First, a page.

The United Kingdom is an important partner for Hamburg when it comes to science and research. The current EU framework programme for research and innovation allotted an over-proportional EUR 4.6 billion of EU funds to the UK. 20% of public funding for the five top universities in the country are covered by the EU.
Apart from financial questions, rights of movement in the context of science and research as well as university cooperation will be relevant. 30% of international students in the UK are EU citizens (125,000 students). Not only does Germany represent the largest group of EU students in the UK (13,500 students), but also the largest number of foreign university staff (around 5,500 academics).
It is one of the UK’s stated goals to maintain strong ties with the EU when it comes to science and research. As a result, the offer has been made to keep the UK as a permanent member of European framework programmes.
Soft vs. hard Brexit
In case of a ‘soft’ Brexit, all Horizont 2020 projects will continue. The UK retains full participation rights and eligibility for funding.
A ‘hard’ Brexit, however, would have direct effects on how and whether of joint research projects are conducted and financed, e.g. how changes to necessary international mobility might affect the viability of a project. Despite remaining a part of Horizont 2020 and other framework programmes, the UK would be regarded as a third (or non-EU) country and would thereby lose certain privileges (e.g. coordination rights and EU funding).
With regards to financing after a ‘no-deal’ Brexit, the UK stated that:
Underwrite guarantees are granted to Horizont 2020 project applications, that have been submitted successfully by 31 October, 2019 by UK-based entities.
Extended guarantees will be granted to EU applicants within the UK before 31 October, 2019.
Universities and research facilities in the EU would face a situation in which the UK is treated as a third (non-EU) state, and current projects would accordingly become significantly more complicated to carry out. Transnational exchange programmes would have to adhere to entry and visa regulations. EU-funded research projects including the UK could face compliance problems if, for example, UK entities were no longer entitles to exercise coordinating functions. International consortial agreements would have to be renegotiated.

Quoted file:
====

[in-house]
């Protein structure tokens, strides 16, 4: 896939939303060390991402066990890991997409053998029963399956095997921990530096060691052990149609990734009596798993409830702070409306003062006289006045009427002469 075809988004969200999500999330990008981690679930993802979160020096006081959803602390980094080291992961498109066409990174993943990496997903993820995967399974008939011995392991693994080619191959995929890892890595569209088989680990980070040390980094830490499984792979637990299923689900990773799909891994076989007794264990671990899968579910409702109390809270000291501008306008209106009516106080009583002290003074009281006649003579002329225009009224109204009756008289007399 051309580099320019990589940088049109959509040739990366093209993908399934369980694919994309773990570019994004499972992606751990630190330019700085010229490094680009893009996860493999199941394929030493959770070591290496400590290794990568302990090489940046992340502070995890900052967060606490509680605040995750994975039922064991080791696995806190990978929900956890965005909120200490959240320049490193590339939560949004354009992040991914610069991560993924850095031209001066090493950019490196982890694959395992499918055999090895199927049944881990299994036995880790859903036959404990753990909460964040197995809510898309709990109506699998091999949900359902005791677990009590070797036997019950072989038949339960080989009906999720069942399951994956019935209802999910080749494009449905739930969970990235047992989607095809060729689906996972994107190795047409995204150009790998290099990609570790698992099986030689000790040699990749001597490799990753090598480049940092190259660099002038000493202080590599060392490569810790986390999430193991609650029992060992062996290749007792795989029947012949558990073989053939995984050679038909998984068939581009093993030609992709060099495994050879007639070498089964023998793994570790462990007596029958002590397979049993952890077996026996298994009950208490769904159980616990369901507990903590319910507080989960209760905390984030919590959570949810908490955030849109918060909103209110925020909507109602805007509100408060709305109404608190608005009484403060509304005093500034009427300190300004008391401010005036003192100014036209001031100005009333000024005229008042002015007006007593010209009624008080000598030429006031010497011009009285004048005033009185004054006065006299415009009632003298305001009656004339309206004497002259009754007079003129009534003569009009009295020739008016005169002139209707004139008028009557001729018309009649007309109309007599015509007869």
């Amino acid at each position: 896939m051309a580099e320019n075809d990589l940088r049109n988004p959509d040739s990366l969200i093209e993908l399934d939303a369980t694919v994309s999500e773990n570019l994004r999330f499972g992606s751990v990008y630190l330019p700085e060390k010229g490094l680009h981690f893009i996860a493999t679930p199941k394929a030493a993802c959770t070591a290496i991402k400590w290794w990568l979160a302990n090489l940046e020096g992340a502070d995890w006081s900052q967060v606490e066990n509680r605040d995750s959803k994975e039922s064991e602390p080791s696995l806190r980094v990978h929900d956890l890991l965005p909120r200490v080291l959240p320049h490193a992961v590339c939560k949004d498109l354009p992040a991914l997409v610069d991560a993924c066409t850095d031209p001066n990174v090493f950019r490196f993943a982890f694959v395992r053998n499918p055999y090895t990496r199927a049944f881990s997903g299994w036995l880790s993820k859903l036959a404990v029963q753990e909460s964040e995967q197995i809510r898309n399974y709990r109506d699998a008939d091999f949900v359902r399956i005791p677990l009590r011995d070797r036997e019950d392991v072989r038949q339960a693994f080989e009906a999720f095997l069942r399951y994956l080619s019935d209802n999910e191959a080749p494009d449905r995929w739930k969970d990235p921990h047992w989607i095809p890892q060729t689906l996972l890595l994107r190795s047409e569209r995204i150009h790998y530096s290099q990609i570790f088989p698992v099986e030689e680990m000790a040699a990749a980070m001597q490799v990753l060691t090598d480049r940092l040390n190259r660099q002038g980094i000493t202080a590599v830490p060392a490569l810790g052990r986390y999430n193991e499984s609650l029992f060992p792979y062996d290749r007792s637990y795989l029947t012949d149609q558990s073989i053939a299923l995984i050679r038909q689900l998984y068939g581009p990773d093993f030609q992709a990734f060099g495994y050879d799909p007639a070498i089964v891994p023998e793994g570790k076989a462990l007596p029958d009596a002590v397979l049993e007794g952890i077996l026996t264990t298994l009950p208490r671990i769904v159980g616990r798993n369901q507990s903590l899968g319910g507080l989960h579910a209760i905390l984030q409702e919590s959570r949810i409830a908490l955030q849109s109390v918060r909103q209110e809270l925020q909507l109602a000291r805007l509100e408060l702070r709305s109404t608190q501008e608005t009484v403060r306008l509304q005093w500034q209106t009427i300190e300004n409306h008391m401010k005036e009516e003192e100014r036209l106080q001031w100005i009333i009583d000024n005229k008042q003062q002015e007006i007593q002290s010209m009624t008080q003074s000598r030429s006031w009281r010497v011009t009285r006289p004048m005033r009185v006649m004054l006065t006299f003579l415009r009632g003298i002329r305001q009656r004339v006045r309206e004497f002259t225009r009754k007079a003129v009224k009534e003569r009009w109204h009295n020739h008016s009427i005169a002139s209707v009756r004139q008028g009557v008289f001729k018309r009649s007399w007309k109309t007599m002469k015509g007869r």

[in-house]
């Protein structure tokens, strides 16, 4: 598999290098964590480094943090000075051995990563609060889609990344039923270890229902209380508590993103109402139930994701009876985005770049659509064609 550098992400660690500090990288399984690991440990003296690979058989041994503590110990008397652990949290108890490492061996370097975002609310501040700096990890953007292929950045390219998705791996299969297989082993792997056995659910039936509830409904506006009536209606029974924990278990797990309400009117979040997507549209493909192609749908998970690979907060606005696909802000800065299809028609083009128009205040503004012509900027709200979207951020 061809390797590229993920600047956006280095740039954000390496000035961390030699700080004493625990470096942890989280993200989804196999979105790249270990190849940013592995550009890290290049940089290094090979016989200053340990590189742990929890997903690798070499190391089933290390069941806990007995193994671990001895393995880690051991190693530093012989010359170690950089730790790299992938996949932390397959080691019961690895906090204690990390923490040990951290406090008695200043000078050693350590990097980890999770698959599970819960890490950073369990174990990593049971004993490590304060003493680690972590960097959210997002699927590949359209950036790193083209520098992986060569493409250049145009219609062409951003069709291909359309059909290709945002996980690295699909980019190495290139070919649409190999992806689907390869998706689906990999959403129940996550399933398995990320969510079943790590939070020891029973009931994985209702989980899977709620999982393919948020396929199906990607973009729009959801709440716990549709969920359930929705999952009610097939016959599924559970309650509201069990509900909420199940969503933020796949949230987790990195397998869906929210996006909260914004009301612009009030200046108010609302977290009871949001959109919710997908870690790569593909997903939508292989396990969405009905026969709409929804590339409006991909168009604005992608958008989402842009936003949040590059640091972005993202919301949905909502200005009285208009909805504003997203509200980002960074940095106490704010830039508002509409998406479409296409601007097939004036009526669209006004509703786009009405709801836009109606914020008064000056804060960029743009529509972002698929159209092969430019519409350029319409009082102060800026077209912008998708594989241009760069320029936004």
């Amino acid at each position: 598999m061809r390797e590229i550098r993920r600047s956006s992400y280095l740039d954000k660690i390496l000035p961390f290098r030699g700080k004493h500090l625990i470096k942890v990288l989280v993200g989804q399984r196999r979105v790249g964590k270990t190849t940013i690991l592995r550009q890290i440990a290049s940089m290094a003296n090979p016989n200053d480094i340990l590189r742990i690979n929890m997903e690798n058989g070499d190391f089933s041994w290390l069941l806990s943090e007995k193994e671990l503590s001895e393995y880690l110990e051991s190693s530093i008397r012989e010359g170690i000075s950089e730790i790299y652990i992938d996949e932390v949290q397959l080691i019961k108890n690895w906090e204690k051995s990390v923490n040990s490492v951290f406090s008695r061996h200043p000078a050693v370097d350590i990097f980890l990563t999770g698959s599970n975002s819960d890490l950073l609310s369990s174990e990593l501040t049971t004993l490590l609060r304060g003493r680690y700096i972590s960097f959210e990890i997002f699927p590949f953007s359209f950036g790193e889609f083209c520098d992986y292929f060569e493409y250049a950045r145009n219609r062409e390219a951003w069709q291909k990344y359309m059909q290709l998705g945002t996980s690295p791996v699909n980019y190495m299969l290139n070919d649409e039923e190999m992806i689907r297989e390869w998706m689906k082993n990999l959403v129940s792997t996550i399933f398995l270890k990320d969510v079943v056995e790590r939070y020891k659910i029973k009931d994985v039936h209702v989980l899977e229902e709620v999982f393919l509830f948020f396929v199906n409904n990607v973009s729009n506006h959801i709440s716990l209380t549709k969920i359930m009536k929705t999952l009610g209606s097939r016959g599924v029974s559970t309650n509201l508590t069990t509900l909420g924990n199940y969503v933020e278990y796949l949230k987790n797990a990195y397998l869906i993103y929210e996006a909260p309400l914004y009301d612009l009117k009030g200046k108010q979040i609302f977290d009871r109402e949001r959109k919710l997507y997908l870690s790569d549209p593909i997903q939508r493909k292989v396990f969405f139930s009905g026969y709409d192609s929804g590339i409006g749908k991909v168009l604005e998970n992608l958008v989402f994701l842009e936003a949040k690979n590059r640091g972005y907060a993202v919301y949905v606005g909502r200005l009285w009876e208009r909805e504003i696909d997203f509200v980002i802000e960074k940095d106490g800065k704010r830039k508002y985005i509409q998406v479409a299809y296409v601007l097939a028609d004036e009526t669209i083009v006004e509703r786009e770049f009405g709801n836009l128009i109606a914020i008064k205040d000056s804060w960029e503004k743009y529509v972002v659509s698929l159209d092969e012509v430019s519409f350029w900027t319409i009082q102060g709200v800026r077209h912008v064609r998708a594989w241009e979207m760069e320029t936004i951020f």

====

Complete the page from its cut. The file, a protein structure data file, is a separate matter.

Fundamental delays and implementation issues with regards to legal, administrative, financial and technical aspects are probable results.
Student exchange programmes will be affected by significantly higher tuition fees for EU students. Thus German-British science and research cooperation will be dependent on the UK’s future involvement in framework programmes.
Hamburg and Brexit
All above-mentioned aspects apply fully to Hamburg’s universities and research facilities.
Future funding of EU scientists in the UK is currently uncertain; however it can be assumed that the British science community is still highly interested in maintaining strong ties with Germany. Such intent has also been communicated by the city of Hamburg, which resonated well with UK scientists.
Nevertheless, facilities in Hamburg and Great Britain agree that bureaucratic obstacles could have negative long-term effects on bilateral cooperation.
British higher education facilities will remain important partners for Hamburg’s scientific community. The Behörde für Wissenschaft, Forschung und Gleichstellung (the 'Agency for Science, Research and Equality') is in close contact with Hamburg’s universities and research facilities concerning all Brexit-related questions.
Despite general discomfiture, a scientific exodus has not taken place. On the contrary, the UK has joined the operating consortium of the European XFEL.